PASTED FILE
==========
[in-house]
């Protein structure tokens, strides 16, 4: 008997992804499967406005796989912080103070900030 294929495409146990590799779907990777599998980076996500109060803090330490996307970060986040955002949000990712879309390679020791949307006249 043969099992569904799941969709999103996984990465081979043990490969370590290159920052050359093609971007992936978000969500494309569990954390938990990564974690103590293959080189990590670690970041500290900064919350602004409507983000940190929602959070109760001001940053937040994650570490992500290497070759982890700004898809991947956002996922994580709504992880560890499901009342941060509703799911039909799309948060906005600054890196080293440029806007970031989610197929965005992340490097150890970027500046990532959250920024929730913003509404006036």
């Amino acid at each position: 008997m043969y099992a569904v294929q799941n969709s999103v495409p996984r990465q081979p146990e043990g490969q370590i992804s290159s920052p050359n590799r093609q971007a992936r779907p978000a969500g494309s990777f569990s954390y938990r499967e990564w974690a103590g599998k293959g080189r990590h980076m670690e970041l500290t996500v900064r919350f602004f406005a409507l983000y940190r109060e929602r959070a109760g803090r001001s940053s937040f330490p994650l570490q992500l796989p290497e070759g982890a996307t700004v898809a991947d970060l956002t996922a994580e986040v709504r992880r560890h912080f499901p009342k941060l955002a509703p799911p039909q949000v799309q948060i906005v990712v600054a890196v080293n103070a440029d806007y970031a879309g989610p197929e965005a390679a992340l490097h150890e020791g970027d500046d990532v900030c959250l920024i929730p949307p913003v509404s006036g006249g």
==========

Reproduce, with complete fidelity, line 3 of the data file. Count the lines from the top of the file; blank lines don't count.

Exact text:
């Amino acid at each position: 008997m043969y099992a569904v294929q799941n969709s999103v495409p996984r990465q081979p146990e043990g490969q370590i992804s290159s920052p050359n590799r093609q971007a992936r779907p978000a969500g494309s990777f569990s954390y938990r499967e990564w974690a103590g599998k293959g080189r990590h980076m670690e970041l500290t996500v900064r919350f602004f406005a409507l983000y940190r109060e929602r959070a109760g803090r001001s940053s937040f330490p994650l570490q992500l796989p290497e070759g982890a996307t700004v898809a991947d970060l956002t996922a994580e986040v709504r992880r560890h912080f499901p009342k941060l955002a509703p799911p039909q949000v799309q948060i906005v990712v600054a890196v080293n103070a440029d806007y970031a879309g989610p197929e965005a390679a992340l490097h150890e020791g970027d500046d990532v900030c959250l920024i929730p949307p913003v509404s006036g006249g």